I’m new to Synfig so I’m sorry if this has been asked before. I’ve tried searching this forum and Google without success.
I’m working on a head turn animation. I created the face and the face parts and animated it using a mask to hide the eyes as they go around behind the head.
As you can see it doesn’t look so good when the eyes go around behind the head. I’m assuming it needs to ease the eyes at different speeds to accomplish a better head turn. I tried doing this manually but it’s not so good because they aren’t perfectly animated.
So I did the “Link to Spline” tutorial and I think that if I can create an oval, link each eye individually to it and have it be non-“homogenous” then I will be able to achieve what I want to achieve. So I’m looking for a way to link the eyes to the spline but have it only link to the x-axis. Is this possible? I’d also like to be able to link the Y-axis to a separate spline to make a quasi 3D affect. Is this possible? Or is is there a better way to accomplish what I’m trying to do? Thanks!
Not a very good method, better use ‘Onto’ blend method because eyes aren’t sticking out of the face.
Yes, that’s correct. Synfig is 2D software so it doesn’t have a depth (Z axis) so we have to work around it somehow and that won’t be an elegant solution.
I am not sure what is the best way to do it in Synfig, but I personally use method based on translation. Say we have two states: front view (value=0.0) and side view (value=1.0). We then create a translation layer, convert its origin to composite type and export X. After that we can attach other translation layers that locate in separate groups for eyes, nose and other face parts according to main layer, but with different multipliers.
I’ll add an example showing this technique when I come home from my work.
This being said with all respect:
More than looking for the best configuration in synfig, please notice that the turning head movement has to follow and arc, instead of following a straight line. The arc can be looking to the top or to the bottom, depending of what you prefer.
I’ve found this: design.tutsplus.com/tutorials/an … -cms-26487
Or perhaps I misunderstood something, because I’ve read your post quickly, have to say.
Long time ago I also did a turning head movement with synfig, which DIDN’T follow my own advice : hul78.deviantart.com/art/moving- … -208120778
I’ve attached an example. It just illustrates the basic principle, nothing more.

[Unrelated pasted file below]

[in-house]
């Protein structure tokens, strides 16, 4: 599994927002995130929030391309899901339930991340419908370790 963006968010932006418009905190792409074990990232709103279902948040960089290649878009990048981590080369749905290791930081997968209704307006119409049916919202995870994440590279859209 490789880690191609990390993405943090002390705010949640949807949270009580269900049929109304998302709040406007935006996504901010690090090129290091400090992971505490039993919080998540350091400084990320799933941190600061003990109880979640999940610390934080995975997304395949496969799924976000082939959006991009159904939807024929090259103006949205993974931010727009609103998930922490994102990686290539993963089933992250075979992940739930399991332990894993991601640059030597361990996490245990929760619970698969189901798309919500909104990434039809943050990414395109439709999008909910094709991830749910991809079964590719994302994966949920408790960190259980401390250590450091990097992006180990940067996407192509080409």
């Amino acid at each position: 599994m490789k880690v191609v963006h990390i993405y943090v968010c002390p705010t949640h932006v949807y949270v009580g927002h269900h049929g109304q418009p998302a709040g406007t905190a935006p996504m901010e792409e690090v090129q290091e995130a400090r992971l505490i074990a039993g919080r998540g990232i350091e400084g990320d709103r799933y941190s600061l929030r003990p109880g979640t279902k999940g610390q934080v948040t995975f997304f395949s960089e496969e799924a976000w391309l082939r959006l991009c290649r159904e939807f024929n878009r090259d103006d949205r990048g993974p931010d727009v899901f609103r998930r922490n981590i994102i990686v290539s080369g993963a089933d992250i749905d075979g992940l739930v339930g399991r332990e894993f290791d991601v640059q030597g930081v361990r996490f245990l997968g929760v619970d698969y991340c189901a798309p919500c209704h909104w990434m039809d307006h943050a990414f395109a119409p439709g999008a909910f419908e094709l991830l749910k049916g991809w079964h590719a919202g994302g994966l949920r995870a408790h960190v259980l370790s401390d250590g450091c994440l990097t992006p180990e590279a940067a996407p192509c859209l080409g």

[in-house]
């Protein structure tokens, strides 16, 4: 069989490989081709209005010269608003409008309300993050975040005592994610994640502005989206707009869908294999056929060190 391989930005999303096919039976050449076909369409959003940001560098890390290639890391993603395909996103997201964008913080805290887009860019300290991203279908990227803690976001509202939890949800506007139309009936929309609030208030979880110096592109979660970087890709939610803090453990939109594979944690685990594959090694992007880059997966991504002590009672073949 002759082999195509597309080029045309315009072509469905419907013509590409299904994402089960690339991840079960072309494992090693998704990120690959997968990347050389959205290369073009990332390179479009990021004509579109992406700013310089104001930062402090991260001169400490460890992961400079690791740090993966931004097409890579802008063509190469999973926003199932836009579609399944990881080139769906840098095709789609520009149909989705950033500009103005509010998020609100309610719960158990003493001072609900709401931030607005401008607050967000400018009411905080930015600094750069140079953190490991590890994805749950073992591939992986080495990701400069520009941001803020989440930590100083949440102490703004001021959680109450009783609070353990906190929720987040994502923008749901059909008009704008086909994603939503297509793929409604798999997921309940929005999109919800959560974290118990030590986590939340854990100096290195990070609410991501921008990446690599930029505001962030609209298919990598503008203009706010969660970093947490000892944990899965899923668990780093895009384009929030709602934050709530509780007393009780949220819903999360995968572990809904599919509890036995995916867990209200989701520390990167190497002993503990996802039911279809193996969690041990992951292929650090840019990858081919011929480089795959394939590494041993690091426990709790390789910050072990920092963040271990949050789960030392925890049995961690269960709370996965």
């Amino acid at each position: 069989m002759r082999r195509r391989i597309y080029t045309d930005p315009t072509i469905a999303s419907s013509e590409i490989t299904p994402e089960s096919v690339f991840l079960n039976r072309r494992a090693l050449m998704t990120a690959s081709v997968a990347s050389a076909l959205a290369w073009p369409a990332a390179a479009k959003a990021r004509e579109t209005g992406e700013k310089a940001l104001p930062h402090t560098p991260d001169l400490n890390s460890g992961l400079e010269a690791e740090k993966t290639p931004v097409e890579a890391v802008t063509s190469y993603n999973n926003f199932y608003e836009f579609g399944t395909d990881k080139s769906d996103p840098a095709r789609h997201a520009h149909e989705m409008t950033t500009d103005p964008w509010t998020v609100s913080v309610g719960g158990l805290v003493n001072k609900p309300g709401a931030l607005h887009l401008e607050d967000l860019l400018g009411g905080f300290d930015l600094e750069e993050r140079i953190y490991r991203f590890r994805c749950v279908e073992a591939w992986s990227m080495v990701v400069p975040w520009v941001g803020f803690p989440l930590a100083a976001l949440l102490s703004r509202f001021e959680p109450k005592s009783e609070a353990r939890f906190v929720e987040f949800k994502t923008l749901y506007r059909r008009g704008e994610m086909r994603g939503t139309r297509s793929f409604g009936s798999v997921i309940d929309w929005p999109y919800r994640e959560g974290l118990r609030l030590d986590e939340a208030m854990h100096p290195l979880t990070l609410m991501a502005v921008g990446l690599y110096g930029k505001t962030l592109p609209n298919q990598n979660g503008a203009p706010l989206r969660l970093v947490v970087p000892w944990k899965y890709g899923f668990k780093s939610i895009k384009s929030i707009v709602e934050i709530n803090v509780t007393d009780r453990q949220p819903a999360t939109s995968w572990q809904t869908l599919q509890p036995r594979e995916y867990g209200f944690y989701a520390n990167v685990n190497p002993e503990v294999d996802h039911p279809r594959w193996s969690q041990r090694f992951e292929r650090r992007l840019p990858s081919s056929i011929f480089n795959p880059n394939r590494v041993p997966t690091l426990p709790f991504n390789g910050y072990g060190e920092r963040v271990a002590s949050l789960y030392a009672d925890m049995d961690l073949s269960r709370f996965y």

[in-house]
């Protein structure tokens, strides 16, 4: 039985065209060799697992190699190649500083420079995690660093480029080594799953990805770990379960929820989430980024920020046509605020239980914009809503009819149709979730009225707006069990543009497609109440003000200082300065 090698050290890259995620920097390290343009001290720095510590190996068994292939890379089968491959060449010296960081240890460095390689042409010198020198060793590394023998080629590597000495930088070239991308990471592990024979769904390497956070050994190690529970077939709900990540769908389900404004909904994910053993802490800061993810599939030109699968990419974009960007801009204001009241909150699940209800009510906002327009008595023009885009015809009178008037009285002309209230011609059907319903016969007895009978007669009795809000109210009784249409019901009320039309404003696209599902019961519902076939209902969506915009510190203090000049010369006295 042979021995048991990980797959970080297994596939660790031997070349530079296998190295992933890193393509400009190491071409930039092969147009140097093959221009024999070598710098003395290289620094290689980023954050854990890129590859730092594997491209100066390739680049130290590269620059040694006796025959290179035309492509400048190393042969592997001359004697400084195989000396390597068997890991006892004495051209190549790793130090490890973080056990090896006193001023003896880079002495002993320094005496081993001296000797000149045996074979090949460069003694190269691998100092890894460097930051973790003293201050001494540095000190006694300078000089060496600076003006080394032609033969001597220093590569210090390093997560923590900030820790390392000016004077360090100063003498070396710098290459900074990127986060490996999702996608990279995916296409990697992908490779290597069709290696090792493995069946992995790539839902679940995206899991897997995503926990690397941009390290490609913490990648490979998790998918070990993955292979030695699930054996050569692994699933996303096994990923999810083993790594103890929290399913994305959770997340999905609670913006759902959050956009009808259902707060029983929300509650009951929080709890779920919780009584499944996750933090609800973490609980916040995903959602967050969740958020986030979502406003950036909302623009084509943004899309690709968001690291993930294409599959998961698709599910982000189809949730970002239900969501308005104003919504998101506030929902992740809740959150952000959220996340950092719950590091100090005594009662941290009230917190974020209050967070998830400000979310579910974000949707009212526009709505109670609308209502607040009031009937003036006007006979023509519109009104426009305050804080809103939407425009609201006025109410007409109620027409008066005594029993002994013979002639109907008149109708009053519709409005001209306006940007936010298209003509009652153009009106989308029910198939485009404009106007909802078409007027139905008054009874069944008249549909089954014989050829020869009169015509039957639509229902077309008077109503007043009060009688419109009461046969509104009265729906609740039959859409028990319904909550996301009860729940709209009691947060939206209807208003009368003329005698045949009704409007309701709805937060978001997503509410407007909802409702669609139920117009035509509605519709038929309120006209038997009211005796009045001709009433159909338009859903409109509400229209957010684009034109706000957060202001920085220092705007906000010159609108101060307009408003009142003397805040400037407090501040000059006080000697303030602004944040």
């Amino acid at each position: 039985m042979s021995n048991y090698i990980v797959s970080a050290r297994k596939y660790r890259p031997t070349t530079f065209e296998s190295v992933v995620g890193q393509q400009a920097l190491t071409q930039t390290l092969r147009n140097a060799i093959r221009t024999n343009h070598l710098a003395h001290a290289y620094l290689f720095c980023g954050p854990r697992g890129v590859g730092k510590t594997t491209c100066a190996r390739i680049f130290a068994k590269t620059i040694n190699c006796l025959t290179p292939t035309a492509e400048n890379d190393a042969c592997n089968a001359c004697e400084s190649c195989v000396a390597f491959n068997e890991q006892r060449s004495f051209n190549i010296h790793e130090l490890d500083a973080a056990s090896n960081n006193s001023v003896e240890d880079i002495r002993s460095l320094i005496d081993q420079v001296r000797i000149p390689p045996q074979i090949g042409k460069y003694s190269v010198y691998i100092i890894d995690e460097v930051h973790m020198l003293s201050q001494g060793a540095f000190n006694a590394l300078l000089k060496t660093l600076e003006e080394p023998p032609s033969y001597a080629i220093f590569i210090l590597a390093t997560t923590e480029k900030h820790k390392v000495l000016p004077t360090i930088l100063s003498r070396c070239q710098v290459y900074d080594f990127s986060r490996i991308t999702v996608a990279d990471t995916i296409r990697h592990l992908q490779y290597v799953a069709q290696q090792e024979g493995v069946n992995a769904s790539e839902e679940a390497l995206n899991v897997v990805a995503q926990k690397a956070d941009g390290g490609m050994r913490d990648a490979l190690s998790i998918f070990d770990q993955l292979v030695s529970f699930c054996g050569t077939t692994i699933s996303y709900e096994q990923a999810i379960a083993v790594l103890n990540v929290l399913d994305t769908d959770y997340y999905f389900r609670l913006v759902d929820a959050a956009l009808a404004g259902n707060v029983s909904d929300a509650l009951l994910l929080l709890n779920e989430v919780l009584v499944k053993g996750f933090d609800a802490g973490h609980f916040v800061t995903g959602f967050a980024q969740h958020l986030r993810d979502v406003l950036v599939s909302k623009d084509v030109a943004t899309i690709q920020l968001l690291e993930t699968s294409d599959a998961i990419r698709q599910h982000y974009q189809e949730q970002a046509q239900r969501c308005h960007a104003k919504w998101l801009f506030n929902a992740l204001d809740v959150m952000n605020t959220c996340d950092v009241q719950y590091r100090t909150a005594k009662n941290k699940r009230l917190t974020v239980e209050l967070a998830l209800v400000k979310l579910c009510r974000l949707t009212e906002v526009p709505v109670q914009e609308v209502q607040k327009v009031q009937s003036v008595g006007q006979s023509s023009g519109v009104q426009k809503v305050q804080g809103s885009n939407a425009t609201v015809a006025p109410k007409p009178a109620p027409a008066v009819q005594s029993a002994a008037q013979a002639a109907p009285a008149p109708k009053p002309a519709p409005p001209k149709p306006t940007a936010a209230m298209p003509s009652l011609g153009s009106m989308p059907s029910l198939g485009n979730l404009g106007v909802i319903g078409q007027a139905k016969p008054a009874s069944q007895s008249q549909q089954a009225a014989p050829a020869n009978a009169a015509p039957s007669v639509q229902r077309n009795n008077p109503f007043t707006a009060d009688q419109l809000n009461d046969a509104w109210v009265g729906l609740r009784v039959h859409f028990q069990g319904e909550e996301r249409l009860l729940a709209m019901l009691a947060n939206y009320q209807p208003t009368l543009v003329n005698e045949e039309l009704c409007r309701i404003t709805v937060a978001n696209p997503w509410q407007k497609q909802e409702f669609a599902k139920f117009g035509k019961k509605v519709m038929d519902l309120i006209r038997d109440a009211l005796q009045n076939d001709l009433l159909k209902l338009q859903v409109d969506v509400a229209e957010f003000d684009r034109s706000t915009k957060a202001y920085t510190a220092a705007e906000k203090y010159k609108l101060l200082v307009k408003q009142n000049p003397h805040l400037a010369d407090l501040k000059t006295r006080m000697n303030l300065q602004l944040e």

When you open the example, take a look at:
‘SWITCH’ layer. It doesn’t do actual translation, just exporting value X. Parameter is animated. X=0 - front view, X=-1 - side view (left), X=1 - side view (right).
‘FACE-ONTO’ group. Contains all face part that can be blended onto main face contour.
‘FACE’ group. Basic contour (circle).
‘Stretch’ layers inside is just a weak attempt to add some depth to the animation and can be disabled.
Inside of ‘FACE-ONTO’ group you will find ‘EYES’ and ‘MOUTH’ groups which holds ‘CORR’ translation layer. It’s a layer that actually do translation according to main ‘SHIFT’ layer. Look in ‘CORR’ layer’s parameters: Origin -> X-Axis, notice that LHS is connected to ‘SHIFT-X’ value that is exported by ‘SHIFT’ layer and scalar value (multiplier) is set to 1.0 for ‘MOUTH’ and to 1.5 for ‘EYES’.
To peak a correct multiplier for a certain face part you just have to experiment with it in non-animation mode.
It’s easy, there’re several measurement systems in Synfig: millimeters, pixels, units, etc. I use units. 1 unit = 60 px. Units were the default choice in earlier Synfig versions and I feel comfortable with it, but then developer guys changed it to px.
To change measurement system go to: Edit -> Preferences -> Misc. -> Unit system.
Although, it doesn’t really matter, If you’re comfortable with pixels then left it as it is, just determine what value should be for the side view (1u/60px is OK for me).
Very nice work!! I added the Y-axis as a test and with some squash and stretch you can easily make a head turn that is within the boundaries of acceptable 2d animation that hulf2012 presented. As a vector program in its core this technique in Synfig should be easily accessible without a degree in geometry.